The 4th Marvel vs. Capcom game features the PC take on Carol Danvers
For the last two decades, Marvel vs. Capcom has been one of the most celebrated franchises among fans. To deliver on that legacy, we’ve worked closely with Capcom to create a game that honors the heritage of the series and combines Marvel’s unique brand of storytelling with Capcom’s world-class gameplay. We’re raising the bar with Marvel vs. Capcom: Infinite and are excited for players to get their hands on it next year.Yeah, some unique brand alright. Joe Quesada was instrumental in throwing it all out the window, and replacing it with the "social justice" brand we see in their pages now. I find the costume design used in the game even less appealing than what's appearing in the comics.
And while we're on the subject, I think it could be worth pondering the editor Steve Wacker's justification for the modest costume design:
Designed by Jamie McKelvie with the encouragement of DeConnick and her editor Steven Wacker (who tweeted that the decision came about because he wanted his young daughter to be able to dress up as Captain Marvel), the look saw Danvers step into a practical full-length jumpsuit. There was, as DeConnick mildly puts it, “a bit of a backlash”. As she told Slate, a vocal minority were saying, “she’s taken our character and inserted her feminist agenda” and were “super, super pissed off that we covered her ass”.Well gee, if he really wanted a modest costume for his kid, then for heaven's sake, go design one or assign some licensed apparel designers to do it, but why insult the late great Dave Cockrum's older design - the black outfit with the yellow light-beam stripe - by declaring it inherently sexual? Wacker's defense is laughable, because there have been some Wonder Woman costumes designed for youngsters in the past that were simpler, and it was all done without DC going along and changing the original costume designs to reflect that. Today especially, anybody can learn through the web what older costume designs look like, and aren't fooled. And there's also parents out there who don't consider any of the designs blatantly sexualized like Wacker does.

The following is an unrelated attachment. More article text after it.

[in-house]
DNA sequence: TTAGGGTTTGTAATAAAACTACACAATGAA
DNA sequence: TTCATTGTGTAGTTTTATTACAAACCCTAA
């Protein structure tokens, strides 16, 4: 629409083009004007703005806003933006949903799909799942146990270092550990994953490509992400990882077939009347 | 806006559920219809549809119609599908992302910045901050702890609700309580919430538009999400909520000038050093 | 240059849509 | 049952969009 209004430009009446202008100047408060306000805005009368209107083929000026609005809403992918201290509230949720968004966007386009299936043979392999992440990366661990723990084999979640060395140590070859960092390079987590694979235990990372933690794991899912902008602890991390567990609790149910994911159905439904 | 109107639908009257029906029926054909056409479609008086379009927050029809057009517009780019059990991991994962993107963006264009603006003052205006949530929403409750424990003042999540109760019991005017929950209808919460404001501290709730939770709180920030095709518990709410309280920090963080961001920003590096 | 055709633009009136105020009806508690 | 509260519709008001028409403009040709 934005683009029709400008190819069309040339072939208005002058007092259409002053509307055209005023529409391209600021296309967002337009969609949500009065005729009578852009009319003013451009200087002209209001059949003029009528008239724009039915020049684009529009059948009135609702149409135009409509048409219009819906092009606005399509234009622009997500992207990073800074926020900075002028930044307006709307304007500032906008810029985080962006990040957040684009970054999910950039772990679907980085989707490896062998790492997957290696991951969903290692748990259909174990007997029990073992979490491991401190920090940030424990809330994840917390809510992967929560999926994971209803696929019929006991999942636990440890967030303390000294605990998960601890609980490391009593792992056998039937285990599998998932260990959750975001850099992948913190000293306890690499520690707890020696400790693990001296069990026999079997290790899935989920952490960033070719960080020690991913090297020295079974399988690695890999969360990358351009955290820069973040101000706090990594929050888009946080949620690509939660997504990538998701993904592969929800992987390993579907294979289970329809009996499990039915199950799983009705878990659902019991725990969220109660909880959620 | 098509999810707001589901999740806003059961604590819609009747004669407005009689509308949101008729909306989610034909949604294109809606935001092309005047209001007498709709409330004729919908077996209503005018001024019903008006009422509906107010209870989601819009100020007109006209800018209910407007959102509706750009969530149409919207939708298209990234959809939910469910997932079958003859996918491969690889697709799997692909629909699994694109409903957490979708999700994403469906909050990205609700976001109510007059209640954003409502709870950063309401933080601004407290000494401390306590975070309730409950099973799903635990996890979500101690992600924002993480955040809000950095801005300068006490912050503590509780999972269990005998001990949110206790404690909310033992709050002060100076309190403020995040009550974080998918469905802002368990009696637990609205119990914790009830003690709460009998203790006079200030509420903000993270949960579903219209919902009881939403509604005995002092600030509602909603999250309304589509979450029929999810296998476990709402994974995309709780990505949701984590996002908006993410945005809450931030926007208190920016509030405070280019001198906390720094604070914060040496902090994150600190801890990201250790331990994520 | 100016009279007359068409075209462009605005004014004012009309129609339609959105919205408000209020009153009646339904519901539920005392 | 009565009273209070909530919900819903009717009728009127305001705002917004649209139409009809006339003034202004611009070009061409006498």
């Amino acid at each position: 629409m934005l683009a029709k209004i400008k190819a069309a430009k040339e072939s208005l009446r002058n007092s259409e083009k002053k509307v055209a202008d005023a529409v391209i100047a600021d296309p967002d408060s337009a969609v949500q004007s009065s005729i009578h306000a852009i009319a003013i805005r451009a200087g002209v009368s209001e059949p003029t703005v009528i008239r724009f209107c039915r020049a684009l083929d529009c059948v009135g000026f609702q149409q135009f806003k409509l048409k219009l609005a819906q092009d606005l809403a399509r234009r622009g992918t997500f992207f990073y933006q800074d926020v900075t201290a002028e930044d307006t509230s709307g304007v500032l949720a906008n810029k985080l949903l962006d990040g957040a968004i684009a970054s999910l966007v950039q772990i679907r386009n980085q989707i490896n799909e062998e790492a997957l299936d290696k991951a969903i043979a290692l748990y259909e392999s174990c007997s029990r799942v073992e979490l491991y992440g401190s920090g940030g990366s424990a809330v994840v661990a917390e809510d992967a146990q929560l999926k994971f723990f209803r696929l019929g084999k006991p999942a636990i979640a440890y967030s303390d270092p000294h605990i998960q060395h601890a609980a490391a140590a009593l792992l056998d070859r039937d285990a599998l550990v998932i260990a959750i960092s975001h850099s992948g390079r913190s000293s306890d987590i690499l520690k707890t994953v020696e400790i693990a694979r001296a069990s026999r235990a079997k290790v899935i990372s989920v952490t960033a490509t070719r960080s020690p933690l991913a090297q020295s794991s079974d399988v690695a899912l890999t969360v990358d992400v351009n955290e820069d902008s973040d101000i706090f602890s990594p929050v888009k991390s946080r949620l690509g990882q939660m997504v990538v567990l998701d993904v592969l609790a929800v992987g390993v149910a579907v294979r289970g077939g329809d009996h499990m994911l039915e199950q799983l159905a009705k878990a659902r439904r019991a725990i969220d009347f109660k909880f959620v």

And isn't that interesting how deConnick called dissenters who surely weren't SJWs a "vocal minority", which is just another way of implying she has a low opinion of the real fans (whom I honestly hope didn't buy their pretentious take on Ms. Marvel from the time Civil War was first published in 2006).
I heard that when Capcom was producing Marvel vs. Capcom in 1997 - the game featuring Onslaught from the wretched crossovers of 1996 - they weren't allowed to put Iron Man in the game, but were permitted to use War Machine. I don't know why, but it's clear the influence Marvel certainly has on licensed merchandise like these video games is pretty absurdly bad. It only hints they're ashamed of their past products to the point they'll try to change and conceal the original ideas in merchandise that isn't doing anything for the zygotes.